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A comparison of auditor and non‐auditor performance evaluations Are accountants harsh critics?

A comparison of auditor and non‐auditor performance evaluations Are accountants harsh critics? Purpose – The purpose of this paper is to investigate whether audit professionals exhibit greater performance evaluation bias compared to non‐accounting professionals. Design/methodology/approach – Both audit and non‐accounting professional subjects read a case study and evaluated the performance of a hypothetical subordinate. Two factors were manipulated the subordinate's work performance history and the subordinate's current performance relative to a budget. Findings – It was found that reputation bias and hindsight bias are prevalent in both professional groups. The groups exhibit no difference with respect to reputation bias; however, it was found that public accountants exhibit significantly greater hindsight bias relative to non‐accounting professionals. Practical implications – The paper provides evidence that accountants are relatively harsh critics of subordinate performance. Importantly, the paper investigates accountant vs non‐accountant comparisons where subordinates' ex ante decisions are consistent with superiors' ex ante guidance (i.e. ex post performance being either favorable vs unfavorable is purely outcome‐effect driven). If the findings are robust, this study provides a fundamental reason why employee retention in public accounting is relatively low. Originality/value – This paper is the first to make direct comparisons of performance evaluation bias effects between auditors and similarly experienced working professions. http://www.deepdyve.com/assets/images/DeepDyve-Logo-lg.png Managerial Auditing Journal Emerald Publishing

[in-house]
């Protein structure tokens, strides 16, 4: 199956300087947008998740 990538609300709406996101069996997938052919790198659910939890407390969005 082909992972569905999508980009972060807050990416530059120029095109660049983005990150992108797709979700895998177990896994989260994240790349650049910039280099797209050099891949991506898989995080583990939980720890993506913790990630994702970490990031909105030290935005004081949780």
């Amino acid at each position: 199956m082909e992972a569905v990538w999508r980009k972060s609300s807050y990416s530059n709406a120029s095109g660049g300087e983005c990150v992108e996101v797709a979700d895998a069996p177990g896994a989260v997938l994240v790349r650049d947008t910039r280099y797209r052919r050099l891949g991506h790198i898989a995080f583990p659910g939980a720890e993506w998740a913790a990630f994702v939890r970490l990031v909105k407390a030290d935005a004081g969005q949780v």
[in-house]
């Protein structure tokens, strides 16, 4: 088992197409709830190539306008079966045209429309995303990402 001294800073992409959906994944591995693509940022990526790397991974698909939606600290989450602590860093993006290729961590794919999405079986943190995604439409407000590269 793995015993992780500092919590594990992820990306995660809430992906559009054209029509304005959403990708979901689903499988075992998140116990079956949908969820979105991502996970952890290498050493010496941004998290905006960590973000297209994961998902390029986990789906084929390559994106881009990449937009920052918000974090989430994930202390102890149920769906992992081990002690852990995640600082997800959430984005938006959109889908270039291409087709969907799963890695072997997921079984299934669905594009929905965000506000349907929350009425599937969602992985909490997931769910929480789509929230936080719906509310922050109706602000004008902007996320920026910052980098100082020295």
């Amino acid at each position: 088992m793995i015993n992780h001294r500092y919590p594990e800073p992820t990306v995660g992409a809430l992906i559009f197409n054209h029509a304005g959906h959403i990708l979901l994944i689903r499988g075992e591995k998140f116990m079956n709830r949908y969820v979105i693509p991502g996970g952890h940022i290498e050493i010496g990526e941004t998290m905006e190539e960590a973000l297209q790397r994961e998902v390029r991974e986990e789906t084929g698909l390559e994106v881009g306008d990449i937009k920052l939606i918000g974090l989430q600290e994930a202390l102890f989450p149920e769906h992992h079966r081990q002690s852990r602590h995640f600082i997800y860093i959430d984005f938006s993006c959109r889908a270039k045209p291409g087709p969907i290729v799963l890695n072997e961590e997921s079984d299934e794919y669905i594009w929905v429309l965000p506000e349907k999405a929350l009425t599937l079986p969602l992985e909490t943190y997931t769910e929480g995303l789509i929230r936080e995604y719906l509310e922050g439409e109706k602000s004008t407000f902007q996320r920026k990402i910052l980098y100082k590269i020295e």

A comparison of auditor and non‐auditor performance evaluations Are accountants harsh critics?

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Publisher
Emerald Publishing
Copyright
Copyright © 2009 Emerald Group Publishing Limited. All rights reserved.
ISSN
0268-6902
DOI
10.1108/02686900910919884
Publisher site
See Article on Publisher Site

Abstract

Purpose – The purpose of this paper is to investigate whether audit professionals exhibit greater performance evaluation bias compared to non‐accounting professionals. Design/methodology/approach – Both audit and non‐accounting professional subjects read a case study and evaluated the performance of a hypothetical subordinate. Two factors were manipulated the subordinate's work performance history and the subordinate's current performance relative to a budget. Findings – It was found that reputation bias and hindsight bias are prevalent in both professional groups. The groups exhibit no difference with respect to reputation bias; however, it was found that public accountants exhibit significantly greater hindsight bias relative to non‐accounting professionals. Practical implications – The paper provides evidence that accountants are relatively harsh critics of subordinate performance. Importantly, the paper investigates accountant vs non‐accountant comparisons where subordinates' ex ante decisions are consistent with superiors' ex ante guidance (i.e. ex post performance being either favorable vs unfavorable is purely outcome‐effect driven). If the findings are robust, this study provides a fundamental reason why employee retention in public accounting is relatively low. Originality/value – This paper is the first to make direct comparisons of performance evaluation bias effects between auditors and similarly experienced working professions.

Journal

Managerial Auditing JournalEmerald Publishing

Published: Nov 28, 2008

Keywords: Bias; Performance appraisal; Auditors; Accountants

References